Are you terrified of your child having a severe allergic reaction? Does it make you feel really emotional and has the thought of anaphylaxis kept you awake a night?
For many parents this is how they feel about anaphylaxis and because parents feel afraid they often find it diﬃcult to discuss anaphylaxis with their child. We often focus on preventing a reaction with our children which is vital, however, this is only part of the picture. Children need to! know what anaphylaxis is and how we deal with it when it happens.
The reality is that one day it will happen and wouldn’t you rather be prepared? Anaphylaxis is a severe allergic reaction and is potentially life-threatening. Symptoms can include, coughing, a tight throat, flushing of the skin, diﬃculty breathing, wheezing and a drop in blood! pressure to name a few. Anaphylaxis typically aﬀects more than one body system. Have you ever thought about how your child feels about them one day experiencing an anaphylactic reaction?
I’ll never forget the words that our allergist said to us at one of our appointments in the early days. “It’s not a matter of if, it’s a matter of when it will happen”.
That statement was a huge wake up call that I couldn’t be 100 percent certain I could prevent a reaction from happening. No matter how careful I was or how much I planned for activities and read food labels, the reality is food accidents do happen.
So it’s time to face your fears, the truth is it’s actually not as bad as you may have imagined on those many sleepless nights.
Your child is gasping for breath, your worst nightmare is playing out. Your child is terrified as they don’t know what happens next, they ate the wrong food, does this mean they going to die? Let’s rewind.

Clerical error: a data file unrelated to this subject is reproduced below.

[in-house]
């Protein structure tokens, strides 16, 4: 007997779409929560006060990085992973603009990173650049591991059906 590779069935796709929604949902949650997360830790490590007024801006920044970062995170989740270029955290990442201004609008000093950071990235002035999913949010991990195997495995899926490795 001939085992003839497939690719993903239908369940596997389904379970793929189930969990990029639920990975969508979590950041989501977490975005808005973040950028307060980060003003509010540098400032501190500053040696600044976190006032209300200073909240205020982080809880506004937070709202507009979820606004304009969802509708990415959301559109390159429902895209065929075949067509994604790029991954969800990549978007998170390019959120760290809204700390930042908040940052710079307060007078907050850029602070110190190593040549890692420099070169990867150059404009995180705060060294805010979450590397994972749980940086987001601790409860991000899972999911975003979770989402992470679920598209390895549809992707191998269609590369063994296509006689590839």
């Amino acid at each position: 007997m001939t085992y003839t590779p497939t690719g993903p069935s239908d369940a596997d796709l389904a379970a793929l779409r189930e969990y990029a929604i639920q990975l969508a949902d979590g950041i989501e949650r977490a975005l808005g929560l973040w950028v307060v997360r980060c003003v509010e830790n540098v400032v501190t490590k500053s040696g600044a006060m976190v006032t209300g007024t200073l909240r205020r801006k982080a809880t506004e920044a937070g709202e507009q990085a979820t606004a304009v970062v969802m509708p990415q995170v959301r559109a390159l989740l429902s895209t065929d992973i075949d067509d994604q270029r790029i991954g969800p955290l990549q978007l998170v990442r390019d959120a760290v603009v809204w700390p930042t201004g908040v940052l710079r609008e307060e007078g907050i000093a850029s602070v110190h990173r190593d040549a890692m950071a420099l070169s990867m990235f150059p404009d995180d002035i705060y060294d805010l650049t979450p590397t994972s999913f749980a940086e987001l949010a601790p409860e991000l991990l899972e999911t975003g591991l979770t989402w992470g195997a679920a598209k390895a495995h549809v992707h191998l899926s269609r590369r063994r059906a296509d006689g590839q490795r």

Now let’s imagine that you have faced your fear and you have a plan. An Action Plan that you have role-played with yourself, your partner and your child. Your child will then be able to recognise the things that are happening to their body. They are able to vocalise how they are feeling and tell you or another adult.
You remain calm because you’ve done this before when you role-played, you follow your Action Plan. Are they having symptoms of anaphylaxis? You administer the EpiPen and call an ambulance. Meanwhile, your child is calm because they already know the drill and know what to expect next.
You arrive at the hospital, you are not alone as you have medical professionals there to help you. You are confident and your child see’s this and feels comforted and reassured. Anaphylaxis is still scary that’s for sure, no one wants to see their child like this but knowing what to do and how to help them is vital. Knowing how to react in this situation keeps you focused and moving towards your goal of helping your child get through this. You are a team. Fear makes you feel powerless but knowledge gives your courage. You’ve got this!
It’s okay to be scared but it’s better to be prepared. Now go and have that conversation with your child.
Thai’s First Ambulance Ride is a gentle way to begin the discussion about what happens when you! have anaphylaxis.
By focusing on the book character Thai, it’s easy to discuss what was happening to his body, did he do everything right in the story? Do you think he could or should of done things diﬀerently? How do you think he is feeling? How do you think you would feel?
A perfect tool for parents to gently talk to their child about anaphylaxis, the likely symptoms they may experience, why you must tell someone if you noticed these signs and what happens if you have a reaction at home, or at school. It’s important to know what happens in the ambulance and when you arrive at the hospital.
This is the one lesson you really want to teach your child. It literally can be life-saving. Now face your fear and be one step ahead of anaphylaxis.
By Jackie Nevard
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